Today’s upload is another spotting of a monument to a king in Stockholm. This statue pictures Gustav I or as he is commonly known in Sweden as Gustav Vasa. The statue is located in front of Riddarhuset, the Swedish House of Nobility or literally the House of Knights. The statue is made by the French sculptor Pierre Hubert L’Archevêque and was uncovered in 1774. Read more about Gustav Vasa below the HDR-picture.
Gustav Vasa is often considered to be the founder of modern Sweden. In the early 1500’s Sweden was under the rule of the Danish king Christian II, better known as Christian the Tyrant. Technically Sweden was still independent but under the Kalmar Union the Scandinavian Kingdoms of Denmark, Norway and Sweden where united and has the same monarch. Gustav led a rebellion against the hated King Christian II that in 1520 had staged the Stockholm Bloodbath. After the coronation of Christian II as Swedish King he had 82 nobles and clergy, accused for heresy, executed. Among the executed was Gustav’s father Erik Johansson (Vasa).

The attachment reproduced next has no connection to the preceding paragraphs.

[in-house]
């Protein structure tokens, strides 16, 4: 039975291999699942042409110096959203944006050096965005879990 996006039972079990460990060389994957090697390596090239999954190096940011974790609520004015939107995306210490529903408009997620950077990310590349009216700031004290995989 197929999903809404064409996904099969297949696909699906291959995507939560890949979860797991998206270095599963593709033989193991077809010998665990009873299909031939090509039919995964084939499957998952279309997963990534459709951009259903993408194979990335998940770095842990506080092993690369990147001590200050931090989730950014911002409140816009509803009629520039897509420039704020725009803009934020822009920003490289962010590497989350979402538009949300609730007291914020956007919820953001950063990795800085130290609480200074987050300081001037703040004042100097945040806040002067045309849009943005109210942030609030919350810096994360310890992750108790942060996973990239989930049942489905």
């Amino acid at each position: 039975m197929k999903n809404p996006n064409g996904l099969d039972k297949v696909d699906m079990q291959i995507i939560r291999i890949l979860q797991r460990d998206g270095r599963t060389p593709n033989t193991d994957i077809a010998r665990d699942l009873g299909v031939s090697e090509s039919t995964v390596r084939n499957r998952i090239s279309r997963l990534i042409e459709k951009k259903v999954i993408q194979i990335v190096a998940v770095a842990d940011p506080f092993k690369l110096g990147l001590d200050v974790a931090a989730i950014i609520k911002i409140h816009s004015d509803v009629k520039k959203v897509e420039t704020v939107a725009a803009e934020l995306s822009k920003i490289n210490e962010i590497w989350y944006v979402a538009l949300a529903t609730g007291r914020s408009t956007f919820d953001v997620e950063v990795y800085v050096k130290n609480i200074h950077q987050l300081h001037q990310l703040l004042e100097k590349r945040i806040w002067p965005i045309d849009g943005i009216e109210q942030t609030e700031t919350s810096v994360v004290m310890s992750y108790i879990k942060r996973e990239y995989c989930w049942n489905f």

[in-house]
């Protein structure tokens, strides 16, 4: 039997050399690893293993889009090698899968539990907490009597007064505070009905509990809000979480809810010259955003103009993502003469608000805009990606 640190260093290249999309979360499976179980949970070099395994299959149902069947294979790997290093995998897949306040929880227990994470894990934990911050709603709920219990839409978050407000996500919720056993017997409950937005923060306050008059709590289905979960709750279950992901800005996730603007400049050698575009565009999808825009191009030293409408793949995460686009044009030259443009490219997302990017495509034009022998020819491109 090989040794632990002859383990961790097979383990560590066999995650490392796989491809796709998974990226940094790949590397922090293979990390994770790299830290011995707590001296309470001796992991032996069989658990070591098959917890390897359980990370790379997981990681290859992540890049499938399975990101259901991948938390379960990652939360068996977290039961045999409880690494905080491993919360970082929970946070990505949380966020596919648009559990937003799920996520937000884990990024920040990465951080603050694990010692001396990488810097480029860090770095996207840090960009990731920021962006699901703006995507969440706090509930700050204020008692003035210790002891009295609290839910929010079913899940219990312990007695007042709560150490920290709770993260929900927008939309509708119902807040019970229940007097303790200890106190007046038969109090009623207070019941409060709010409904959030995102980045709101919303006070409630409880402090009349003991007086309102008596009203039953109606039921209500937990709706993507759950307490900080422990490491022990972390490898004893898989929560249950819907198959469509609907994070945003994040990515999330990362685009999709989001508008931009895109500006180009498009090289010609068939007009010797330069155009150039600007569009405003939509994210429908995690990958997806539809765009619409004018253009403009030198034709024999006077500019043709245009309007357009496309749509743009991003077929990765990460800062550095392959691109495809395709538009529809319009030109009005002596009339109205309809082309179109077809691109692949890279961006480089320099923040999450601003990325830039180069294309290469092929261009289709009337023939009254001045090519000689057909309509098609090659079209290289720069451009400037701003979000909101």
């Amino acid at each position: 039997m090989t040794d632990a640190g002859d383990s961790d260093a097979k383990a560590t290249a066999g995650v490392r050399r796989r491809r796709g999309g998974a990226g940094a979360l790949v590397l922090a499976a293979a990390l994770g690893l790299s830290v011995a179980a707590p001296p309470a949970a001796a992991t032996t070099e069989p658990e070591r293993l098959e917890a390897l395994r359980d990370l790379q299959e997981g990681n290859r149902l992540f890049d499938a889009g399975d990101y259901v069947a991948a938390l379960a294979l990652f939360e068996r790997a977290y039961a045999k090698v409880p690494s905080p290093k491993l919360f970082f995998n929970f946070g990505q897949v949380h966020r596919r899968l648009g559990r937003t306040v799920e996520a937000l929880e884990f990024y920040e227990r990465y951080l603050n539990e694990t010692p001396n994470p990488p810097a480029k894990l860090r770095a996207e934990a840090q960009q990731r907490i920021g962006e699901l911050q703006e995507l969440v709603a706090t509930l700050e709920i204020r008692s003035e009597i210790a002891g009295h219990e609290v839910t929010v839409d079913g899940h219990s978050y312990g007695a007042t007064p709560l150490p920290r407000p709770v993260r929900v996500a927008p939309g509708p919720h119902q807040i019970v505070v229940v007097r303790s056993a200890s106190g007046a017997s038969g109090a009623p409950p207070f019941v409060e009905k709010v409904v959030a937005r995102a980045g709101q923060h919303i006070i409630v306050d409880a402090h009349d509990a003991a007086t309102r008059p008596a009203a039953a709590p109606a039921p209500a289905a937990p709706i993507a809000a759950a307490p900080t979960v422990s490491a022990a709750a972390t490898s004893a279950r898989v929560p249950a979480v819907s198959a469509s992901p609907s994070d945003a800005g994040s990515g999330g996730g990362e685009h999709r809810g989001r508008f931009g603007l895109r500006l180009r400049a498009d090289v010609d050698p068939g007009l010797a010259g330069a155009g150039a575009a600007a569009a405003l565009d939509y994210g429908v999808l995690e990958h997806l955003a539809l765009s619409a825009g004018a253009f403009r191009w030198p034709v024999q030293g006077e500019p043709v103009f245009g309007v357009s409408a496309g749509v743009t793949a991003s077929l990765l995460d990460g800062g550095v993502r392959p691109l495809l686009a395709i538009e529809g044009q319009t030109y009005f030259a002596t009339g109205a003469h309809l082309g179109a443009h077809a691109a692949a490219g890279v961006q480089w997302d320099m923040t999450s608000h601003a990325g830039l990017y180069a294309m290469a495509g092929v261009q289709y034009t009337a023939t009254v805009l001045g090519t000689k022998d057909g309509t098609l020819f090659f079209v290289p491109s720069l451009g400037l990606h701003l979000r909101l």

On the 6th of June 1523 Gustav was elected as King of Sweden at the parliament held in my hometown Stängnäs. As a memory of this occasion our national day is celebrated on this date. Eleven days after being elected as King, Gustav Vasa’s army seized Stockholm and in November the same year he controlled the whole of Sweden. However he was not until 1528 before he was crowned as king in Uppsala’s Cathedral. Under Gustav Vasa’s 37 years regime he introduced hereditary monarchy, centralised government, and Protestantism as religion in Sweden. Despite that Gustav was known for ruthless methods and a bad temperament he’s probably the most well-known among Swedish monarchs and often referred to as “The Father of the Nation”.